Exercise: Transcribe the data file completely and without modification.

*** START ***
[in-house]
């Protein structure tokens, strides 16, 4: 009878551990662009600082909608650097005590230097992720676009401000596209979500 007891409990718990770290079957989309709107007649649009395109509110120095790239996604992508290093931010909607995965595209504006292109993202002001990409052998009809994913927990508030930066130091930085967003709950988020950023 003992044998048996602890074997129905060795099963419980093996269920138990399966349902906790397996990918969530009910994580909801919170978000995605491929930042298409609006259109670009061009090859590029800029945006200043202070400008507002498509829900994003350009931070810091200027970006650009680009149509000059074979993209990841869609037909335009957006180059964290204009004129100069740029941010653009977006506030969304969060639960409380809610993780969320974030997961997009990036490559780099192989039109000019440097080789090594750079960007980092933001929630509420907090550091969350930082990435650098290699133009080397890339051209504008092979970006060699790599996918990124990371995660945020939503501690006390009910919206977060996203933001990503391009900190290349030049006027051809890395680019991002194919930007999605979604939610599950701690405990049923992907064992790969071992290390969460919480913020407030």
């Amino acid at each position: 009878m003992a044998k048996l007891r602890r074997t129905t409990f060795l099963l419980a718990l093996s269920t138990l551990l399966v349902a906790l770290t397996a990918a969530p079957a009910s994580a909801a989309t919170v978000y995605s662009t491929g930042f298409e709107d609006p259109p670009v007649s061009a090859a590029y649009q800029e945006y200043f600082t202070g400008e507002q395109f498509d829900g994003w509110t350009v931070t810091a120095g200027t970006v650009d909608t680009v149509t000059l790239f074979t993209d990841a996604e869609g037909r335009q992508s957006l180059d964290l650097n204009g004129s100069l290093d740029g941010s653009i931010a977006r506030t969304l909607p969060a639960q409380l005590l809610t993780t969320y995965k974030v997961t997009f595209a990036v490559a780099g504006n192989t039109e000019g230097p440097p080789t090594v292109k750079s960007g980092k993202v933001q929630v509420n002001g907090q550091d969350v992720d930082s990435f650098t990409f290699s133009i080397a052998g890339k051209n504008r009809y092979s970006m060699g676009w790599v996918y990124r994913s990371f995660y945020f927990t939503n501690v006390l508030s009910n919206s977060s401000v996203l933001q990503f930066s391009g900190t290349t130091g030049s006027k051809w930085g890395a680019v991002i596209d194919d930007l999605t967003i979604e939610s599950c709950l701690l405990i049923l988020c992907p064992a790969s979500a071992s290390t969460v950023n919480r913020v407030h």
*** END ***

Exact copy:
[in-house]
């Protein structure tokens, strides 16, 4: 009878551990662009600082909608650097005590230097992720676009401000596209979500 007891409990718990770290079957989309709107007649649009395109509110120095790239996604992508290093931010909607995965595209504006292109993202002001990409052998009809994913927990508030930066130091930085967003709950988020950023 003992044998048996602890074997129905060795099963419980093996269920138990399966349902906790397996990918969530009910994580909801919170978000995605491929930042298409609006259109670009061009090859590029800029945006200043202070400008507002498509829900994003350009931070810091200027970006650009680009149509000059074979993209990841869609037909335009957006180059964290204009004129100069740029941010653009977006506030969304969060639960409380809610993780969320974030997961997009990036490559780099192989039109000019440097080789090594750079960007980092933001929630509420907090550091969350930082990435650098290699133009080397890339051209504008092979970006060699790599996918990124990371995660945020939503501690006390009910919206977060996203933001990503391009900190290349030049006027051809890395680019991002194919930007999605979604939610599950701690405990049923992907064992790969071992290390969460919480913020407030």
């Amino acid at each position: 009878m003992a044998k048996l007891r602890r074997t129905t409990f060795l099963l419980a718990l093996s269920t138990l551990l399966v349902a906790l770290t397996a990918a969530p079957a009910s994580a909801a989309t919170v978000y995605s662009t491929g930042f298409e709107d609006p259109p670009v007649s061009a090859a590029y649009q800029e945006y200043f600082t202070g400008e507002q395109f498509d829900g994003w509110t350009v931070t810091a120095g200027t970006v650009d909608t680009v149509t000059l790239f074979t993209d990841a996604e869609g037909r335009q992508s957006l180059d964290l650097n204009g004129s100069l290093d740029g941010s653009i931010a977006r506030t969304l909607p969060a639960q409380l005590l809610t993780t969320y995965k974030v997961t997009f595209a990036v490559a780099g504006n192989t039109e000019g230097p440097p080789t090594v292109k750079s960007g980092k993202v933001q929630v509420n002001g907090q550091d969350v992720d930082s990435f650098t990409f290699s133009i080397a052998g890339k051209n504008r009809y092979s970006m060699g676009w790599v996918y990124r994913s990371f995660y945020f927990t939503n501690v006390l508030s009910n919206s977060s401000v996203l933001q990503f930066s391009g900190t290349t130091g030049s006027k051809w930085g890395a680019v991002i596209d194919d930007l999605t967003i979604e939610s599950c709950l701690l405990i049923l988020c992907p064992a790969s979500a071992s290390t969460v950023n919480r913020v407030h």